These decision biases can be leveraged to help facilitate guideline-consistent clinician behavior and increase healthy patient behaviors (37,38). The behavioral economics field proposes an approach, termed asymmetric paternalism, to help improve human decision-making without restricting individual choice (20). The hallmark of asymmetric paternalism is helping individuals achieve their goals while not restricting choice or interfering with those who would otherwise make the optimal decision on their own (20,39,40). Subtle or simple changes to the choice environment that encourage the optimal decision without restricting choice are called nudges. Nudges can be designed to remind, guide, or motivate different behaviors and vary in strength and complexity (17). The Central Illustration provides a ladder of nudge interventions with examples of how nudges can be applied to cardio-oncology. The following section includes examples of how specific nudges can improve clinician decision-making and how previous research can inform the design and delivery of cardio-oncology nudge interventions.
Using Nudges to Improve Clinician Decision-Making
Over the last decade, EHR adoption among health systems and clinicians has increased from 20% to nearly 90% (41). As a result, decisions that were once made by paper or voice are now funneled through this technology platform. The EHR is a choice environment with clinical decision support embedded in the clinician’s workflow. For ongoing monitoring of complex conditions, such as cardiotoxicity or cardiovascular disease, there are multiple opportunities to develop scalable EHR interventions to facilitate guideline-consistent decisions over time (41). Prior evidence has demonstrated how nudges can be implemented while reducing clinician workload (42–46).
Framing of choices or information to highlight the positive or negative features (e.g., emphasize gains vs. emphasize losses) can be an effective nudge that can alter behavior and the decision-making process (Central Illustration) (26). Additionally, framing performance feedback using peer comparison data can also be an impactful nudge to improve decision-making and limit the effect of availability and optimism bias (Table 1). Individuals often measure their behavior by how far they are from the norm and frequently use peer norms to guide their own decisions (47). An unintended consequence of norming feedback, however, is that the descriptive norm (i.e., peer average) can cause regression toward the mean (“boomerang effect”) (47). To prevent this scenario, a recent randomized trial focused on improving statin prescribing used a tiered feedback approach and demonstrated a tripling in statin prescribing rates relative to usual care (43).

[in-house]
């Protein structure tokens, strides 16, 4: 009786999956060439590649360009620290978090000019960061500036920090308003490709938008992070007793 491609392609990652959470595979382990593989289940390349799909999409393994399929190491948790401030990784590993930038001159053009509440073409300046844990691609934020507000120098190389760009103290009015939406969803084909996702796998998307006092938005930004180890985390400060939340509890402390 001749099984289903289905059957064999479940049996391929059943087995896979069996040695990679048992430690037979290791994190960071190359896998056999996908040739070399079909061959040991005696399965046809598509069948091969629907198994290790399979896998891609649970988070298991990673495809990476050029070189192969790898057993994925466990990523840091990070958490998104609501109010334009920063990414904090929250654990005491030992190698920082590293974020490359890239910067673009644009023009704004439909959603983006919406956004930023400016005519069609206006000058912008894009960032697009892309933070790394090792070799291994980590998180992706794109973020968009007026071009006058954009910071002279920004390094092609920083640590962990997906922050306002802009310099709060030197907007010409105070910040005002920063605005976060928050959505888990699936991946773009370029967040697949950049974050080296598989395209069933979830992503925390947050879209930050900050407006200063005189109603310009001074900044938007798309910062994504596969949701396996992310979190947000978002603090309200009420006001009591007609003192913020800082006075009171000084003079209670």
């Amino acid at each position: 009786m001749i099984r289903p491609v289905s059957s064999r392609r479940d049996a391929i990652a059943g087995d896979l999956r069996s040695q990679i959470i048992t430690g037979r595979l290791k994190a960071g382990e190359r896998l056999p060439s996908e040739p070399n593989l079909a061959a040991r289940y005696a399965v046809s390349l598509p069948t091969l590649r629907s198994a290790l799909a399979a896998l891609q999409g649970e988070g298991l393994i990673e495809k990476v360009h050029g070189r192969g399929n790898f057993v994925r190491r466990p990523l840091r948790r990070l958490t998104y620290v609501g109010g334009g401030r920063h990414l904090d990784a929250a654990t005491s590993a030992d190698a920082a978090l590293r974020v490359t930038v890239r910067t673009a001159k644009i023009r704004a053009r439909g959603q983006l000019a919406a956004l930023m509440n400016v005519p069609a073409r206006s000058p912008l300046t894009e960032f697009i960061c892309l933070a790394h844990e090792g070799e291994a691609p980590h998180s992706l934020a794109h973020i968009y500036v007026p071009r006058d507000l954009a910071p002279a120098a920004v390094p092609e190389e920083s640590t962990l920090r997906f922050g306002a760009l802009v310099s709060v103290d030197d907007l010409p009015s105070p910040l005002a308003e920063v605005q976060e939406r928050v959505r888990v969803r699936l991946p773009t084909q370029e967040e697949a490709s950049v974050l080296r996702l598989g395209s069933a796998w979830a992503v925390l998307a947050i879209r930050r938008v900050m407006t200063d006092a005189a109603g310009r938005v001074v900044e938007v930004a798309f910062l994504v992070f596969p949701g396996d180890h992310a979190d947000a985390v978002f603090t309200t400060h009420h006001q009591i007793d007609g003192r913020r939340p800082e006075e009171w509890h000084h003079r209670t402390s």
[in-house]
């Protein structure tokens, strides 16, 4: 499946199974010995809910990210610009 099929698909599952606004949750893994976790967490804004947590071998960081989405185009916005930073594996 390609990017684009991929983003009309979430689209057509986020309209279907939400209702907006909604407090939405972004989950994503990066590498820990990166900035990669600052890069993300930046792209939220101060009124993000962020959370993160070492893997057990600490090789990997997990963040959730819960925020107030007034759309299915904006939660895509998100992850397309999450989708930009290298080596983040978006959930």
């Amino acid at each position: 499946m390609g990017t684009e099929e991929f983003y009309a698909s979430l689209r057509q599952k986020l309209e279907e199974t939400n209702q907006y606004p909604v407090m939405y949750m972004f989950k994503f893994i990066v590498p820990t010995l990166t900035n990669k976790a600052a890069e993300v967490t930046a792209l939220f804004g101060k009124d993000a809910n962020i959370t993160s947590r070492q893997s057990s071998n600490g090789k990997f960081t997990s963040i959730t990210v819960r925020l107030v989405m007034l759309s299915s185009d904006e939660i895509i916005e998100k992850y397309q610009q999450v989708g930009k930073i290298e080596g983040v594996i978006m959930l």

In the field of cardio-oncology, a framing intervention might be providing peer comparison feedback to increase rates of serial left ventricular ejection fraction monitoring for trastuzumab-related cardiotoxicity. Additionally, providing peer comparison feedback for prescribing appropriate medications for patients with baseline hypertension may help increase prescription rates among clinicians. For patients, showing their risk score for cardiotoxicity or likelihood of experiencing an adverse cardiovascular event, contextually framed with normative data may be an effective nudge to help increase motivation to improve healthy behaviors. An example could be contextualizing patients’ risk score using a visual aide that has “very high risk, high risk, medium risk, low risk, or no risk” levels may effectively communicate the importance of healthy decisions and vigilant monitoring of their cardiovascular health.
Prompt implementation intentions
Prompting clinicians and patients to state their implementation intentions helps increase motivation (Central Illustration) (48,49). A commitment contract can help individuals bridge the gap between their current goals and future behaviors (48). Prompting clinicians to sign a pre-commitment pledge to order a cardiology referral for patients with malignancy or high atherosclerotic cardiovascular disease risk may help bridge the gap between intention and behavior change. Asking patients to sign a pre-commitment pledge stating they will strive to monitor their blood pressure at home may help improve motivation and adherence rates for cardio-oncology patients. Given that the prevalence of hypertension is greater in oncology patients than the general population (50), remote monitoring of hypertension may improve disease management and potentially prevent adverse cardiovascular events (16,50).
Nudges that enable choice (i.e., active choice) might require clinicians to make a decision in real time, rather than delaying the decision until later (Central Illustration) (46,51). Most active choice nudge interventions alert physicians (44,46) but this approach can cause alert fatigue. Such fatigue can be managed by shifting or redirecting the active choice nudge to a different medical team member (e.g., medical assistant or nurse). For example, a study evaluating cancer screening showed a 22% increase in breast cancer screening referral rates when medical assistants were trained to accept recommendations for cancer screening in patients who were due and then template an order for a physician to sign (51).